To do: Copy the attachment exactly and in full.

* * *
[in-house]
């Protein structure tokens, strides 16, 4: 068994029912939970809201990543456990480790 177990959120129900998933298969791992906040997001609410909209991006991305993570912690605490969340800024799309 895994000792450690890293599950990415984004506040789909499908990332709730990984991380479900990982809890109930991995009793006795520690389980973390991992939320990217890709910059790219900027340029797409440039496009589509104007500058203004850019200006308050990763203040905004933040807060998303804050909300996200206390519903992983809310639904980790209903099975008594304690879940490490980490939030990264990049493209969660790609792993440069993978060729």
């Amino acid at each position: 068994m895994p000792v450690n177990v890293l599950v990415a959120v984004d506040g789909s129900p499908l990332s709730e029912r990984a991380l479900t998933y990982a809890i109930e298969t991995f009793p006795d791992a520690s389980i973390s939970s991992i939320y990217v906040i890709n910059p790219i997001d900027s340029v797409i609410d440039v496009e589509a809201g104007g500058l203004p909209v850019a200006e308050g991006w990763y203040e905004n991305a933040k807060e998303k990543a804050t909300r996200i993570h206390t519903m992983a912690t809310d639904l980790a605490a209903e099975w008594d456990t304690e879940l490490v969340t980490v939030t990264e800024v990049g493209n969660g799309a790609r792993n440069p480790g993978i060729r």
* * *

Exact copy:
[in-house]
């Protein structure tokens, strides 16, 4: 068994029912939970809201990543456990480790 177990959120129900998933298969791992906040997001609410909209991006991305993570912690605490969340800024799309 895994000792450690890293599950990415984004506040789909499908990332709730990984991380479900990982809890109930991995009793006795520690389980973390991992939320990217890709910059790219900027340029797409440039496009589509104007500058203004850019200006308050990763203040905004933040807060998303804050909300996200206390519903992983809310639904980790209903099975008594304690879940490490980490939030990264990049493209969660790609792993440069993978060729």
């Amino acid at each position: 068994m895994p000792v450690n177990v890293l599950v990415a959120v984004d506040g789909s129900p499908l990332s709730e029912r990984a991380l479900t998933y990982a809890i109930e298969t991995f009793p006795d791992a520690s389980i973390s939970s991992i939320y990217v906040i890709n910059p790219i997001d900027s340029v797409i609410d440039v496009e589509a809201g104007g500058l203004p909209v850019a200006e308050g991006w990763y203040e905004n991305a933040k807060e998303k990543a804050t909300r996200i993570h206390t519903m992983a912690t809310d639904l980790a605490a209903e099975w008594d456990t304690e879940l490490v969340t980490v939030t990264e800024v990049g493209n969660g799309a790609r792993n440069p480790g993978i060729r």